They aren’t five-star prospects like Dylan Moses or committed to a Pac-12 school like Malik Antoine.

But seniors Brennan Boudreaux and Laryon James mean just as much to a University High defense that begins its run Friday for a second straight state title. The No. 1-seeded Cubs host No. 9 Vandebilt Catholic in the Division II quarterfinals.

“We’re playing a team that wants to be physical,” University coach Chad Mahaffey said. “Our linebacker play will be critical.”

That’s where Boudreaux, who lines up at safety also, and James come in.

Those two combined for 167 tackles during the regular season. Boudreaux’s 96, including 14 for loss, lead the team. James has also contributed a pair of sacks and an interception.

“They’ve been really good players for a long time,” Mahaffey said. “They bring a lot of heart to the defense.”

James started on varsity his sophomore year, Boudreaux last year as a junior. They’ve never been eliminated from the playoffs before reaching the Mercedes-Benz Superdome.

They don’t expect this year to be any different.

“We have to bring excitement, determination and will,” James said. “Every team is fighting, giving everything they’ve got. We can’t get complacent and think we’re the better team. We have to keep working toward the ultimate goal.”

They admit it feels a little different this time around — “bittersweet” as Boudreaux called it. They have one last run in that University uniform, and it’ll actually start with a Senior Night ceremony because weather postponed it two weeks ago.

That’s a stiff reminder what’s on the line.

“You know in the back of your mind it’s coming to an end,” Boudreaux said. “You have to make the most out of it and fight for another chance to keep playing with your team.”

Boudreaux’s teammates say he’s come a long way from when he started high school. James called him a clown that wasn’t really focused on football.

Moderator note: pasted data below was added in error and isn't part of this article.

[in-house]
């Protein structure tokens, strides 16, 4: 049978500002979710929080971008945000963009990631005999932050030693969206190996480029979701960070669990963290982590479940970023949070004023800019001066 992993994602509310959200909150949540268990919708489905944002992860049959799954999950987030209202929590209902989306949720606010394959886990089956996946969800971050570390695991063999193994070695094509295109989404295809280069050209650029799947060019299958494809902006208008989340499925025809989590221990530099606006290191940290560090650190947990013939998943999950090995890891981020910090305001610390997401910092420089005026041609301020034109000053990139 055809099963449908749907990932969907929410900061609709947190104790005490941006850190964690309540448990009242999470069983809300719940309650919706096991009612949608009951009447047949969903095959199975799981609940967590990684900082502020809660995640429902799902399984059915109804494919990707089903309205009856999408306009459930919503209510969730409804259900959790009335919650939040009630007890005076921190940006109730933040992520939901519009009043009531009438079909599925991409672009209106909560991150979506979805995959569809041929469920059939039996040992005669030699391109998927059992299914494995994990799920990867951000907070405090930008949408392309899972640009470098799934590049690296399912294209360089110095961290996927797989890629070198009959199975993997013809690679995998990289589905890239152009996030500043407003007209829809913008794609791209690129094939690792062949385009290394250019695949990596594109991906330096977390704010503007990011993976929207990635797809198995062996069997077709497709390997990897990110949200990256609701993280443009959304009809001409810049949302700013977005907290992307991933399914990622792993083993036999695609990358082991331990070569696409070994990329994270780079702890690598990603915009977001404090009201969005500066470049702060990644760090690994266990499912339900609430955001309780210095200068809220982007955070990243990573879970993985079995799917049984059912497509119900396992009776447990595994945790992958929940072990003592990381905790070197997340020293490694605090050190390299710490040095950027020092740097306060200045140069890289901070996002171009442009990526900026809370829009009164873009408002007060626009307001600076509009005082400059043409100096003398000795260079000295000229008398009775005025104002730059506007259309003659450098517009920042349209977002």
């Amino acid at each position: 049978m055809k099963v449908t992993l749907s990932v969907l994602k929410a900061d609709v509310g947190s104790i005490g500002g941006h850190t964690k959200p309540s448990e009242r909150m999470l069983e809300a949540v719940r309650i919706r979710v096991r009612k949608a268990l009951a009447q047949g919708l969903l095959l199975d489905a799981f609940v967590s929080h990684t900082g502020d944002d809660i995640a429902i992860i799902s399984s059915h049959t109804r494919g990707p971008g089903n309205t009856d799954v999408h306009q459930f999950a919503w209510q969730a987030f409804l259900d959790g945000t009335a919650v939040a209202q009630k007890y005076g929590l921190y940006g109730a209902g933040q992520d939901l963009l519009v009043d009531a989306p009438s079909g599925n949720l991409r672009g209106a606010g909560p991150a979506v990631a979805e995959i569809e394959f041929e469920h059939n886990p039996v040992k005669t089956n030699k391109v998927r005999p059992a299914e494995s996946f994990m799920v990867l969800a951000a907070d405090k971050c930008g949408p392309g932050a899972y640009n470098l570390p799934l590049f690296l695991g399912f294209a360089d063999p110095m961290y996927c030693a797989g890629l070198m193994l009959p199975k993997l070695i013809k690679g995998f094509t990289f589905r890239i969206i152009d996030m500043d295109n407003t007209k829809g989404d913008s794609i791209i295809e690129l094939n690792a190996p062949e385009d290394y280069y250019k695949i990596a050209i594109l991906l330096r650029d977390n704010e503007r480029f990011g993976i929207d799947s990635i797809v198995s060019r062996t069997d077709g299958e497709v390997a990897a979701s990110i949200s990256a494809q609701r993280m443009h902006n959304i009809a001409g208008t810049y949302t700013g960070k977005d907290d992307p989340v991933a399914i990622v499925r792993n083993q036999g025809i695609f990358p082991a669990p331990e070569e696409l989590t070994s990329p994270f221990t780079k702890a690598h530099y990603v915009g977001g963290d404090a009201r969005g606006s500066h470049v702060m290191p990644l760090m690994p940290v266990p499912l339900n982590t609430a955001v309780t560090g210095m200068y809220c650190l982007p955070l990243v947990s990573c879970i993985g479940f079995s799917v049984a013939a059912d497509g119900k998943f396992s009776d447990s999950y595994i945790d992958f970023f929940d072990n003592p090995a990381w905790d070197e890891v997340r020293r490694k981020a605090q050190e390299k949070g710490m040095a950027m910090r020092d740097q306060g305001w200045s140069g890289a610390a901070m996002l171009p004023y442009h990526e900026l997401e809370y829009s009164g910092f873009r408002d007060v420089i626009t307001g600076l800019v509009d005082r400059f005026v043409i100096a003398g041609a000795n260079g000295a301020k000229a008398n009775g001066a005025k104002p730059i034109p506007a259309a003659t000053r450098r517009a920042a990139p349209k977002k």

Then the light came on, and Boudreaux started to maximize his potential.

He’s still the same “goofball,” Mahaffey said, someone that keeps things light. But he’s also a physical presence for University.

“No one knows the dedication and drive that man has,” James said. “I love Brennan. He’s an excellent player, and he’s just a good guy to be around.”

James stepped into University’s lineup as a 5-foot-9, 170-pound sophomore. He looked even smaller lining up next to Moses, who even as a freshman had a considerable size advantage.

A lot of attention still falls on Moses, and that leaves James sometimes in his shadow. But his teammates say he deserves all the same respect.

“People just underestimate him. It’s that simple,” Boudreaux said. “They don’t know how good he really is. Our defense wouldn’t be the same without him.”

There are colleges that have recognized his talent. James holds scholarship offers from Tulane and Nicholls State.

That future can wait though. He’s “just here to ball,” and he hopes that means he, Boudreaux and the rest of the University seniors leave with another ring.

“You don’t want to think of it being the end,” James said. “It’s a new beginning. How do we want to leave our legacy?”